Will three times be the charm for the state’s latest attempt to create a three-foot passing law?
Maybe the third time is the charm.
Or it could be three strikes and you’re out.
Only the veto pen on Governor Brown’s desk knows which way he’s leaning. And like the Corgi at his feet — and the governor himself — it isn’t talking.
Yesterday, the state Senate approved AB 1371, the Three Feet for Safety Act. This is the latest attempt at creating a minimum three-foot distance to pass a cyclist on California streets, after Brown vetoed two previous attempts in the last two years — joining Texas governor Rick Perry as the nation’s only state leaders to veto three-foot bike safety legislation.
Or rather, surpassing Perry, who only wielded his veto pen once in opposition to safe cycling legislation.
Twenty-one other governors have already signed similar legislation; Pennsylvania mandates a minimum of four feet.
The bill, sponsored by Assembly Member Steven Bradford of Gardena, would replace the current requirement that drivers pass bicyclists at a safe distance without specifying what that distance is. Instead, it would require a minimum three-foot cushion between any part of the vehicle and the bike or its rider.
The act passed the Senate yesterday by a vote of 31-7. It will now go back to the Assembly for a vote to concur with the amendments made following its approval by that chamber earlier this year.
And then it’s back to the governor’s desk, where he’ll have 12 days to sign it.
There should be no reason for him to say no this time, however. The bill addresses his expressed, if questionable, reasons for vetoing the previous bills.
This time around, there is no provision requiring drivers to slow down to 15 mph to pass a bike rider if they are unable to give a three foot passing distance as mandated in the 2011 version, or to slow down to 15 mph more than the speed of the rider, as contained in the 2012 version.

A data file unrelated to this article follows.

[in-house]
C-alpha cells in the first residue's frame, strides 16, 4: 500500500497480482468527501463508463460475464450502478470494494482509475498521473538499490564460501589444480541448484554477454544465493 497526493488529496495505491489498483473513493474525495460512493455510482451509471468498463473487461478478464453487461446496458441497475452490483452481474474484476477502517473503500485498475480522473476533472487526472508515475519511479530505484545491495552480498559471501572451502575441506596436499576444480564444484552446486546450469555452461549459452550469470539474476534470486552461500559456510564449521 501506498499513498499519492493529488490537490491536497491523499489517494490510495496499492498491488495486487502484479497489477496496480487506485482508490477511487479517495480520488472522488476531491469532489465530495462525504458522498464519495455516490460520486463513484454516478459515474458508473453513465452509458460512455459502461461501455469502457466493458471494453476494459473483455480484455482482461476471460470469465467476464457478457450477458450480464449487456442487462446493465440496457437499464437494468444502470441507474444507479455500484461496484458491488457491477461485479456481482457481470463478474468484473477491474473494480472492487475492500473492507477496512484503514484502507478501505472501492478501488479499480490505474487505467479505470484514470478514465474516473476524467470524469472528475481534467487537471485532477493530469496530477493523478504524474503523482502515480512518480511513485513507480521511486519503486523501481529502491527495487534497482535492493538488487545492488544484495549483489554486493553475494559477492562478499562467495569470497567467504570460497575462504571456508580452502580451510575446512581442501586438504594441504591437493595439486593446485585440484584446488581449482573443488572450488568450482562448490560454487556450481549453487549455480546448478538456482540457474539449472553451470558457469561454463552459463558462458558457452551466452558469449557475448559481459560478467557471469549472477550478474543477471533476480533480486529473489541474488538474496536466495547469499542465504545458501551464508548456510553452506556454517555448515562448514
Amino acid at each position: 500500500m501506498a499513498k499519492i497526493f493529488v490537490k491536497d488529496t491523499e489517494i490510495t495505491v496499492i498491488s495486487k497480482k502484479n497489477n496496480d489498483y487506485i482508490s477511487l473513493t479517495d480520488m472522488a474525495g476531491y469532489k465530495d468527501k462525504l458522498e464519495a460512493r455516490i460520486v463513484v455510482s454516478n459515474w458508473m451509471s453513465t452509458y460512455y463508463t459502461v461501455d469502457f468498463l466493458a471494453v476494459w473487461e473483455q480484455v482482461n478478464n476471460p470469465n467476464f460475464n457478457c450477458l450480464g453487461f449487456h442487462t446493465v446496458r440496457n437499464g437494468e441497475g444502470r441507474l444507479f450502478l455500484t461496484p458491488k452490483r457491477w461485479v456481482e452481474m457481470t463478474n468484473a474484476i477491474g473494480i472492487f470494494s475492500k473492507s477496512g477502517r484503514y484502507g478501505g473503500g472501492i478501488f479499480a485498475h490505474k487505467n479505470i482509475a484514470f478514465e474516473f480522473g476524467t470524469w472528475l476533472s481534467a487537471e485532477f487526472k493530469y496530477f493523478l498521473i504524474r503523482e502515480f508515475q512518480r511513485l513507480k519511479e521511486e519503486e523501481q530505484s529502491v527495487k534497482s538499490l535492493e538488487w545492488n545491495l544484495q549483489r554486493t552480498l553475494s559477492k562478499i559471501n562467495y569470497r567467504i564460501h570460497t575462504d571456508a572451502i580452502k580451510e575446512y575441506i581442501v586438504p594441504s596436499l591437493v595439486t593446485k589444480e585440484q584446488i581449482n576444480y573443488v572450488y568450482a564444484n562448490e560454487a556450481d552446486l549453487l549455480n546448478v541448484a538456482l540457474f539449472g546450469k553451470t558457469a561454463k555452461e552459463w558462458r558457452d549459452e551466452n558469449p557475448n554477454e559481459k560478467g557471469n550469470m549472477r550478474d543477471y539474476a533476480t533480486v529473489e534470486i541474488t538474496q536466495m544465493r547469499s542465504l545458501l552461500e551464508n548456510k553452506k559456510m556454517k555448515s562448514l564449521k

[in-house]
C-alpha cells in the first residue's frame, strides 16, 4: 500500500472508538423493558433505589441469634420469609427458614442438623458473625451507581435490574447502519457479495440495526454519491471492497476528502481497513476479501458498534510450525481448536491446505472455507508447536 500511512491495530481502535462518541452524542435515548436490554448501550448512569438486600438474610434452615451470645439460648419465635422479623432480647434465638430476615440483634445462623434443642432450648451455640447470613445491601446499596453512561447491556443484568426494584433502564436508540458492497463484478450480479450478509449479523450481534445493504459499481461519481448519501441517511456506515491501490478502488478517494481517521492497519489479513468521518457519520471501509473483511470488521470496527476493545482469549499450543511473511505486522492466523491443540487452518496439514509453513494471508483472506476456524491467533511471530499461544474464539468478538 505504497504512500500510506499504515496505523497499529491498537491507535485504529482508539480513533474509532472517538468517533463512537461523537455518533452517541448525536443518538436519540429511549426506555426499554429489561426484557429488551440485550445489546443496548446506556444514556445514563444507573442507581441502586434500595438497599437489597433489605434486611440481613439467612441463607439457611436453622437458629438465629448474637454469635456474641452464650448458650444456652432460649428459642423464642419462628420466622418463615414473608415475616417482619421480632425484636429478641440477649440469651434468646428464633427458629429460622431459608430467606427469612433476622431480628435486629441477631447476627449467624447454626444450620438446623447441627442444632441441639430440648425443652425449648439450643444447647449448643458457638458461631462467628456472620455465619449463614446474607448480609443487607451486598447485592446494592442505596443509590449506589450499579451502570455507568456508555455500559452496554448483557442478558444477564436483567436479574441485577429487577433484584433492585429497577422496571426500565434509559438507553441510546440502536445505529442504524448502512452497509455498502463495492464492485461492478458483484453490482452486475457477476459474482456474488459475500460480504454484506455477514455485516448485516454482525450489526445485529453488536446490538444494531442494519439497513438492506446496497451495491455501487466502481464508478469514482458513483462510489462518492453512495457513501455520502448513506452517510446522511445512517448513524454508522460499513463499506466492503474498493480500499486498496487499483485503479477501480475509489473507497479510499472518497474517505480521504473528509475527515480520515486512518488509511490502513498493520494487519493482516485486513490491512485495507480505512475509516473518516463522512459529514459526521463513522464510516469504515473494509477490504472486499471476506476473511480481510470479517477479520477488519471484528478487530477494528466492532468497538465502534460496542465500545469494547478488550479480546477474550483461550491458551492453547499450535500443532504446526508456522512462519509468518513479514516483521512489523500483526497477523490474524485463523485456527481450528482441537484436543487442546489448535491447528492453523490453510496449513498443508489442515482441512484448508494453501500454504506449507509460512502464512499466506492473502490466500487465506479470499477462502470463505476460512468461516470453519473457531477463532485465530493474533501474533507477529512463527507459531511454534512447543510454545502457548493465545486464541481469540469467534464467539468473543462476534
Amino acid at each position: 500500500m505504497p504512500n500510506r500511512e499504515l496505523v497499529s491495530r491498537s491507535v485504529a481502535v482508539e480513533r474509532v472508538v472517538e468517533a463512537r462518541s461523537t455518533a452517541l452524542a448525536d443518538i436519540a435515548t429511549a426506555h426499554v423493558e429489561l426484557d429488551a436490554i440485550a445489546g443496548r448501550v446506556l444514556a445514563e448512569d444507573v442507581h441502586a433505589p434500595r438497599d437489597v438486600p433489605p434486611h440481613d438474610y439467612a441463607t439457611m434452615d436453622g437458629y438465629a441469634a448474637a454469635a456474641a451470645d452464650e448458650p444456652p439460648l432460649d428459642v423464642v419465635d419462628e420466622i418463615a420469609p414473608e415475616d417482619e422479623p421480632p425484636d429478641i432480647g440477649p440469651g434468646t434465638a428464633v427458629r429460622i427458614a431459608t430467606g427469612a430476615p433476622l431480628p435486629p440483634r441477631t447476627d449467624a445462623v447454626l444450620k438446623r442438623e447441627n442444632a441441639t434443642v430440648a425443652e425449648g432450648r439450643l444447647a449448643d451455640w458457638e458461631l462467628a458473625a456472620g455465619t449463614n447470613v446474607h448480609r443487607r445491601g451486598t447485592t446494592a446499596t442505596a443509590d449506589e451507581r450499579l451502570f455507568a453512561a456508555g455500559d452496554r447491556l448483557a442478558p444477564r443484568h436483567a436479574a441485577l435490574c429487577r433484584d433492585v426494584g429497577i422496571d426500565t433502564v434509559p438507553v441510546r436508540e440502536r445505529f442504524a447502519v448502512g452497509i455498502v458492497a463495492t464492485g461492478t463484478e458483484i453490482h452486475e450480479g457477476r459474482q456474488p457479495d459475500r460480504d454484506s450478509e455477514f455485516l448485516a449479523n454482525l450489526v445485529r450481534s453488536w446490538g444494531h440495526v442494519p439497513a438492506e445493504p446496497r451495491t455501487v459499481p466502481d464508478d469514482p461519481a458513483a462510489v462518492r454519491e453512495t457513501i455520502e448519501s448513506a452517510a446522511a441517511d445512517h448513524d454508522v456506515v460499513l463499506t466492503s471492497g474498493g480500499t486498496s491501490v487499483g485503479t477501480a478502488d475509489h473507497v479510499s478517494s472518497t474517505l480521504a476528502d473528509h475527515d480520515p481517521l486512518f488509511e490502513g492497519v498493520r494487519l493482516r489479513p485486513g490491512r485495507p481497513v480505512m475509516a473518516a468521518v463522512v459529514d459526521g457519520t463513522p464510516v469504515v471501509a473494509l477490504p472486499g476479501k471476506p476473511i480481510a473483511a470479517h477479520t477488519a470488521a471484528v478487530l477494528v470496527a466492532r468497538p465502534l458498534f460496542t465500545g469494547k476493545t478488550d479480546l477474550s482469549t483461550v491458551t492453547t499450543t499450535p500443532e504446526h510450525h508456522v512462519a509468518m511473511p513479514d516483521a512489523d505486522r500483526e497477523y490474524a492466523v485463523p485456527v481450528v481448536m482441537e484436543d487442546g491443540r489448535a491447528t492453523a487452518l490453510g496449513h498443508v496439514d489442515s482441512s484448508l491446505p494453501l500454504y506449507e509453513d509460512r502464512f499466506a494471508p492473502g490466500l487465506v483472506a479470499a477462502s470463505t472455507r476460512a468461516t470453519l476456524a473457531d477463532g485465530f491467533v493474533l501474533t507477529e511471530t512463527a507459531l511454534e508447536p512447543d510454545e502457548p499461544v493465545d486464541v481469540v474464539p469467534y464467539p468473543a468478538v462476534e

And unlike the 2012 version, it does not give drivers permission to briefly cross the center line in order to pass riders safely, even though that is exactly what many drivers already do, legally or not.
In fact, that’s one of the problems with the current bill.
The primary reason Brown gave for vetoing last year’s bill was a fear of lawsuits stemming from drivers unsafely crossing the center line, even though the state is already largely exempt from such suits, and the bill required drivers to do so only when safe.
The current bill, which was very smartly written by Bradford’s staff in a attempt to address the governor’s concerns, originally included language that would specifically exempt the state from being sued if someone was injured by driver who ignored the provision to cross the line safely.
Unfortunately, that language was removed from the bill, along with the section permitting drivers to cross the line. So many motorists will continue to attempt to unsafely squeeze past riders in the same lane, or follow angrily behind until they have a chance to pass.